The customer brought us the vehicle the same day as purchase due to the exhaust firing like an automatic rifle. The previous owner had cut out the catalytic converter, resonator, and muffler from the exhaust – although it would need a catalytic converter to legally pass a VA State Emissions Test. There are a handful of car enthusiasts that sport this aftermarket setup (albeit illegal in Virginia), but this customer was not one of them. He was more interested in having it legally pass all the DMV tests to avoid any hassles during the annual state inspections.
Heating up the downpipe bolts
He was also planning to run performance tuning down the line, so we opted for a performance exhaust. We turned to the professionals at 42 Draft Designs, in Millersville MD for their knowledge in the performance world. For this vehicle, they recommended a 3inch diameter downpipe from the turbo, and (more…)
After months of teaser videos and easter eggs, Dodge finally unveiled their latest project last night at the New York Auto Show. Designed in secret by a select group of engineers, it’s described as the first production drag car that you would actually want to drive on the streets. You can watch the hour release video, but for those short on time we’ll break it down for you here.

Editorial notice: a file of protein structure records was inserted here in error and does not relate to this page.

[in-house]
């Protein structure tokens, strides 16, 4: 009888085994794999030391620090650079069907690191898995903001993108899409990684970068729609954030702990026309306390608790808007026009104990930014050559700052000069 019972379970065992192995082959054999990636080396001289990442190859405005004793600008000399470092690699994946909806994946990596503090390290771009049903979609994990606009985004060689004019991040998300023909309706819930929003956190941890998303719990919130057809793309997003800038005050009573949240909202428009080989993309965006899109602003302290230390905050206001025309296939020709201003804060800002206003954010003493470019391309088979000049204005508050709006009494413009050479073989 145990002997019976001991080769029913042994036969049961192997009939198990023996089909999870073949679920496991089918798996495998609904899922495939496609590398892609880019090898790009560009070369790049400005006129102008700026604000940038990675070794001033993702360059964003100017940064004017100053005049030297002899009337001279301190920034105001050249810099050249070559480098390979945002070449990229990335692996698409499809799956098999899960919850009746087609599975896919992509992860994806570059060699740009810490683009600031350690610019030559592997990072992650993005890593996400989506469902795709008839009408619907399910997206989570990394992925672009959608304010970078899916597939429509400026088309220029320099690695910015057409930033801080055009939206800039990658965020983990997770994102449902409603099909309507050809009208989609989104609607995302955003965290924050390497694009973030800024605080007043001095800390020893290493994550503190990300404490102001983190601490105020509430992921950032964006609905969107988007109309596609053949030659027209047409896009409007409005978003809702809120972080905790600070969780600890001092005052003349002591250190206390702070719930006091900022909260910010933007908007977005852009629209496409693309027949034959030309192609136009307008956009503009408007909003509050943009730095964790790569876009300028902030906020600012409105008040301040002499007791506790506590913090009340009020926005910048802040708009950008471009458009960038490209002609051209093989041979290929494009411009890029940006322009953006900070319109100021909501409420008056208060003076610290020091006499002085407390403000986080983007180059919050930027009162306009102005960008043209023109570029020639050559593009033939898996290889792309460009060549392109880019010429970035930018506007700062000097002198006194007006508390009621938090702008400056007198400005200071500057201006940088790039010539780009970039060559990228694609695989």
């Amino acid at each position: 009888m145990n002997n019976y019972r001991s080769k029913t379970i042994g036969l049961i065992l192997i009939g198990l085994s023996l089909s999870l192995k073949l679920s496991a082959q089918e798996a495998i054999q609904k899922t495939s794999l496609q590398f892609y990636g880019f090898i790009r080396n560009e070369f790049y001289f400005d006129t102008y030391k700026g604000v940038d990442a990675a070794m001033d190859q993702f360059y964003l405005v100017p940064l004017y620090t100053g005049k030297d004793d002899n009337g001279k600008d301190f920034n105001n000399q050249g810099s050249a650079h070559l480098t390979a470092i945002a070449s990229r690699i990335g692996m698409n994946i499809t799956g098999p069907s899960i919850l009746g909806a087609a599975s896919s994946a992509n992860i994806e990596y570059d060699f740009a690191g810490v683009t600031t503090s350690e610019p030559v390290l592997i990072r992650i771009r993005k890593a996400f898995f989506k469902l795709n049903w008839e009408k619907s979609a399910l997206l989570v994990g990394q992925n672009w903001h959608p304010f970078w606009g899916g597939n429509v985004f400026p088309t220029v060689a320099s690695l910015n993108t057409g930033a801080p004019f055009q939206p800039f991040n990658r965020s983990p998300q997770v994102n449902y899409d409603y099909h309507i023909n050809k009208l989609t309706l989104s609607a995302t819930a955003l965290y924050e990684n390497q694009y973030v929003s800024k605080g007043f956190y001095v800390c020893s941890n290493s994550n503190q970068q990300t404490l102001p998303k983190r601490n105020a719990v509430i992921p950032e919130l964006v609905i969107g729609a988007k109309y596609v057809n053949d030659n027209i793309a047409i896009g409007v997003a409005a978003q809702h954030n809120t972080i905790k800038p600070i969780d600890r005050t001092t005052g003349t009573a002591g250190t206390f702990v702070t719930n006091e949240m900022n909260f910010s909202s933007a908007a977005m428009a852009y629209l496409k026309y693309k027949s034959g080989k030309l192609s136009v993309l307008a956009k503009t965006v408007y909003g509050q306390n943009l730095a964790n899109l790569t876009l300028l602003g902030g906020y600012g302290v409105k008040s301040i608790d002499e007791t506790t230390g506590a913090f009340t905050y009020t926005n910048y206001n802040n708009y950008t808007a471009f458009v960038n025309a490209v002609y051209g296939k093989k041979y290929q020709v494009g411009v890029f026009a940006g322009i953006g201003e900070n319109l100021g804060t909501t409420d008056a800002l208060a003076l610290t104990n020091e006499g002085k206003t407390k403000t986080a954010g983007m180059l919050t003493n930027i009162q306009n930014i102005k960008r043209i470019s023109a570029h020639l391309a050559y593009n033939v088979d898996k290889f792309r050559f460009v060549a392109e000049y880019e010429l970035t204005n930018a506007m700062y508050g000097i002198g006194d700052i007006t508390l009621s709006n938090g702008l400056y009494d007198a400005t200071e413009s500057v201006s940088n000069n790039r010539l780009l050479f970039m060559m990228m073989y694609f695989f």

- Built to be the industry’s first, and only, purpose built, production, street legal drag car.
- Comes stock with 315mm wide rear tires.
- New production 6.2L Hemi with new billet steel camshaft and valvetrain upgrades.
- Larger 2.7 liter supercharger, producing 14.5 lbs of boost.
Inside look at an idling engine
Oil is one of the most important fluids involved with the inner workings of an internal combustion engine. But who actually knows what engine oil is, and what do the automotive engineers expect from it? To put it simply, engine oil is a derivative of crude oil. Crude oil is found in deep underground pockets, from where it’s extracted and undergoes several refining processes. Among the many carbon chained molecules found in crude oil, engine oil is differentiated as the long chain alkane, cyclo-alkane, and aromatic molecules. Once sorted in refinement, these molecules are blended with detergents and additives to give the base oils alkalinity, corrosion resistance, and viscosity.
Alkalinity refers to the oil’s ability to absorb and neutralize acids- the unit of measure for this in petroleum products is known as the Total Base Number (TBN). (more…)